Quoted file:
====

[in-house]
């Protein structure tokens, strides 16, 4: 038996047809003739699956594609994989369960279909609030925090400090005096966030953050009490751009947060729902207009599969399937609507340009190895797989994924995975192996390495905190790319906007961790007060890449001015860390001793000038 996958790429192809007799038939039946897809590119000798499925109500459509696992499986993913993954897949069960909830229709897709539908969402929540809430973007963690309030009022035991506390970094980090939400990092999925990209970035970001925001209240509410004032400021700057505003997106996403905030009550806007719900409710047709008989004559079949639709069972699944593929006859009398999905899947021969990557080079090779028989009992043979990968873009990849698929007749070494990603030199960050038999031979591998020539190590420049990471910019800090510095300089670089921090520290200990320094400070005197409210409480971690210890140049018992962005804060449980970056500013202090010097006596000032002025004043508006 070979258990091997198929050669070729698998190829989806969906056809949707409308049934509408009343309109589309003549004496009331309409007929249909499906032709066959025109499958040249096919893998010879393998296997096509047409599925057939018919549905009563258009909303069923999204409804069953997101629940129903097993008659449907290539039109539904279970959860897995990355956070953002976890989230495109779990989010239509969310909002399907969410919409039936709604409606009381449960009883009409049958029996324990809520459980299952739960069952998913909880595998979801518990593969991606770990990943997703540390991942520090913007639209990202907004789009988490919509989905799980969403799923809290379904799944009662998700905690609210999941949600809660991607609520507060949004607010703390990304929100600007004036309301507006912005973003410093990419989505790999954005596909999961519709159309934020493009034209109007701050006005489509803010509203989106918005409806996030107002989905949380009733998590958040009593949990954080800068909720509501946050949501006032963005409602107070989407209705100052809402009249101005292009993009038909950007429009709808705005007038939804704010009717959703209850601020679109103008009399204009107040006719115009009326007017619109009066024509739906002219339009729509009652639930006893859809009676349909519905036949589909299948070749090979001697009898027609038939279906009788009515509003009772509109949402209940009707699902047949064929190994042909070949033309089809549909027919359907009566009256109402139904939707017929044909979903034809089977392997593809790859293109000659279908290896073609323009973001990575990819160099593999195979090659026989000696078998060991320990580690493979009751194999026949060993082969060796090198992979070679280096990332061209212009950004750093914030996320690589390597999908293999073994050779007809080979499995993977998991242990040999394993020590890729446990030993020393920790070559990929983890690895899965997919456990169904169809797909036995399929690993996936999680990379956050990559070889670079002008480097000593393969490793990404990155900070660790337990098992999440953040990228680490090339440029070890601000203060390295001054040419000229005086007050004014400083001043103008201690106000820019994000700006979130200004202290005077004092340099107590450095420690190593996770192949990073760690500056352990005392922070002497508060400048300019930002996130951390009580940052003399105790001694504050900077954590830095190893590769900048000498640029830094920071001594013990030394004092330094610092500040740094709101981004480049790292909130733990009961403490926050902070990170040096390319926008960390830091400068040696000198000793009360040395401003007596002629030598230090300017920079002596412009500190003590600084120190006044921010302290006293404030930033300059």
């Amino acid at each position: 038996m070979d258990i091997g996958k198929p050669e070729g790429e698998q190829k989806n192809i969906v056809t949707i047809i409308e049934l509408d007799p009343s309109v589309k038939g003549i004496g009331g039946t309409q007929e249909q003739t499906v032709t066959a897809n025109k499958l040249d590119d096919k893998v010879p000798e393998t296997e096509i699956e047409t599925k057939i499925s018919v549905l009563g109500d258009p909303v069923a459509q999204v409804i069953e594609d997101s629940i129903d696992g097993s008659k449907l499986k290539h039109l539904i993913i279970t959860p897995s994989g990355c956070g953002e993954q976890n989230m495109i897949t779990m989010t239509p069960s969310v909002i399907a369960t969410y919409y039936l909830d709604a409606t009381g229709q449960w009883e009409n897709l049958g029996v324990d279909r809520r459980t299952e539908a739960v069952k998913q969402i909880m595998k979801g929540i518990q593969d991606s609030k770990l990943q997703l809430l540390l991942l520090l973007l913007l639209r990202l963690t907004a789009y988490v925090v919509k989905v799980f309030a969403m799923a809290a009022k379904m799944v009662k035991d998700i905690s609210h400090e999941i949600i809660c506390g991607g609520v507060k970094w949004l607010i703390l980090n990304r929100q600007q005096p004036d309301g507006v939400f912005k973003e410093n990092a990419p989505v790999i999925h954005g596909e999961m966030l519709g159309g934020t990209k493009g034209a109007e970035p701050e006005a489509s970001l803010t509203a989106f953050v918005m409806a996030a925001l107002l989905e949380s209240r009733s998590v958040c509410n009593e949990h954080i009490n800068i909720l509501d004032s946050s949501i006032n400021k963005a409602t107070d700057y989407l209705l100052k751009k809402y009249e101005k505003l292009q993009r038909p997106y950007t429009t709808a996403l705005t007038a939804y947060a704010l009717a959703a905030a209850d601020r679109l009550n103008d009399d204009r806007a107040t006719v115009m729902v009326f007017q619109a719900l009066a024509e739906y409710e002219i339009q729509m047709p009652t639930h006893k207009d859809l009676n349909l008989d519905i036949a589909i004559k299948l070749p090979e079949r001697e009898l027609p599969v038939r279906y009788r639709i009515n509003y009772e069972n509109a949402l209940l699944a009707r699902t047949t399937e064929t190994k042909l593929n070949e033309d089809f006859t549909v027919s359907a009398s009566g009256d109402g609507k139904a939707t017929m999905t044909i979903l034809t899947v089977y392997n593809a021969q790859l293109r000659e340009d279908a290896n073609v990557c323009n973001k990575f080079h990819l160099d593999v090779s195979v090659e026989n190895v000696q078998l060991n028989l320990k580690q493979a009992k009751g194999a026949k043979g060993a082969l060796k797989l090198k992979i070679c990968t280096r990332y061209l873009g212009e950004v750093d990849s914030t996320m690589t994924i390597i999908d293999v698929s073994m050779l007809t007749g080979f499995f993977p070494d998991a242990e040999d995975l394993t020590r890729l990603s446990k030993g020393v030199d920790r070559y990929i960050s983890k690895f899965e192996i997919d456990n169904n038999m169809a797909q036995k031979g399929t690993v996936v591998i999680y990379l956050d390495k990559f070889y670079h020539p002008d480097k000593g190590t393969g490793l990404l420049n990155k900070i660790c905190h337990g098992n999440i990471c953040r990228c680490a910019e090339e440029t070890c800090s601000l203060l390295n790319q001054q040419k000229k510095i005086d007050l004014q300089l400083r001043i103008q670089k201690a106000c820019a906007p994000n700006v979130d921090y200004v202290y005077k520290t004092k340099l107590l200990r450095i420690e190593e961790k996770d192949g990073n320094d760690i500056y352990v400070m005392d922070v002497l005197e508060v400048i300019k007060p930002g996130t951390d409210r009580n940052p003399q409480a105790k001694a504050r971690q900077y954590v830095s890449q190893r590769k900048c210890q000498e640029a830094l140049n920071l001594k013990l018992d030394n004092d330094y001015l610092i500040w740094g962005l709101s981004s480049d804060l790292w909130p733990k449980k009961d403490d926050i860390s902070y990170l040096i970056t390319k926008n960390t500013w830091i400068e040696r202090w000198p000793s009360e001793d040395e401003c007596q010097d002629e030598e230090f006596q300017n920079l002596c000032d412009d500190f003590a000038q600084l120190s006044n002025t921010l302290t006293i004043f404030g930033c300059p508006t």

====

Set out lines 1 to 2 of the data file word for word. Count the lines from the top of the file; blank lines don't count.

[in-house]
């Protein structure tokens, strides 16, 4: 038996047809003739699956594609994989369960279909609030925090400090005096966030953050009490751009947060729902207009599969399937609507340009190895797989994924995975192996390495905190790319906007961790007060890449001015860390001793000038 996958790429192809007799038939039946897809590119000798499925109500459509696992499986993913993954897949069960909830229709897709539908969402929540809430973007963690309030009022035991506390970094980090939400990092999925990209970035970001925001209240509410004032400021700057505003997106996403905030009550806007719900409710047709008989004559079949639709069972699944593929006859009398999905899947021969990557080079090779028989009992043979990968873009990849698929007749070494990603030199960050038999031979591998020539190590420049990471910019800090510095300089670089921090520290200990320094400070005197409210409480971690210890140049018992962005804060449980970056500013202090010097006596000032002025004043508006 070979258990091997198929050669070729698998190829989806969906056809949707409308049934509408009343309109589309003549004496009331309409007929249909499906032709066959025109499958040249096919893998010879393998296997096509047409599925057939018919549905009563258009909303069923999204409804069953997101629940129903097993008659449907290539039109539904279970959860897995990355956070953002976890989230495109779990989010239509969310909002399907969410919409039936709604409606009381449960009883009409049958029996324990809520459980299952739960069952998913909880595998979801518990593969991606770990990943997703540390991942520090913007639209990202907004789009988490919509989905799980969403799923809290379904799944009662998700905690609210999941949600809660991607609520507060949004607010703390990304929100600007004036309301507006912005973003410093990419989505790999954005596909999961519709159309934020493009034209109007701050006005489509803010509203989106918005409806996030107002989905949380009733998590958040009593949990954080800068909720509501946050949501006032963005409602107070989407209705100052809402009249101005292009993009038909950007429009709808705005007038939804704010009717959703209850601020679109103008009399204009107040006719115009009326007017619109009066024509739906002219339009729509009652639930006893859809009676349909519905036949589909299948070749090979001697009898027609038939279906009788009515509003009772509109949402209940009707699902047949064929190994042909070949033309089809549909027919359907009566009256109402139904939707017929044909979903034809089977392997593809790859293109000659279908290896073609323009973001990575990819160099593999195979090659026989000696078998060991320990580690493979009751194999026949060993082969060796090198992979070679280096990332061209212009950004750093914030996320690589390597999908293999073994050779007809080979499995993977998991242990040999394993020590890729446990030993020393920790070559990929983890690895899965997919456990169904169809797909036995399929690993996936999680990379956050990559070889670079002008480097000593393969490793990404990155900070660790337990098992999440953040990228680490090339440029070890601000203060390295001054040419000229005086007050004014400083001043103008201690106000820019994000700006979130200004202290005077004092340099107590450095420690190593996770192949990073760690500056352990005392922070002497508060400048300019930002996130951390009580940052003399105790001694504050900077954590830095190893590769900048000498640029830094920071001594013990030394004092330094610092500040740094709101981004480049790292909130733990009961403490926050902070990170040096390319926008960390830091400068040696000198000793009360040395401003007596002629030598230090300017920079002596412009500190003590600084120190006044921010302290006293404030930033300059």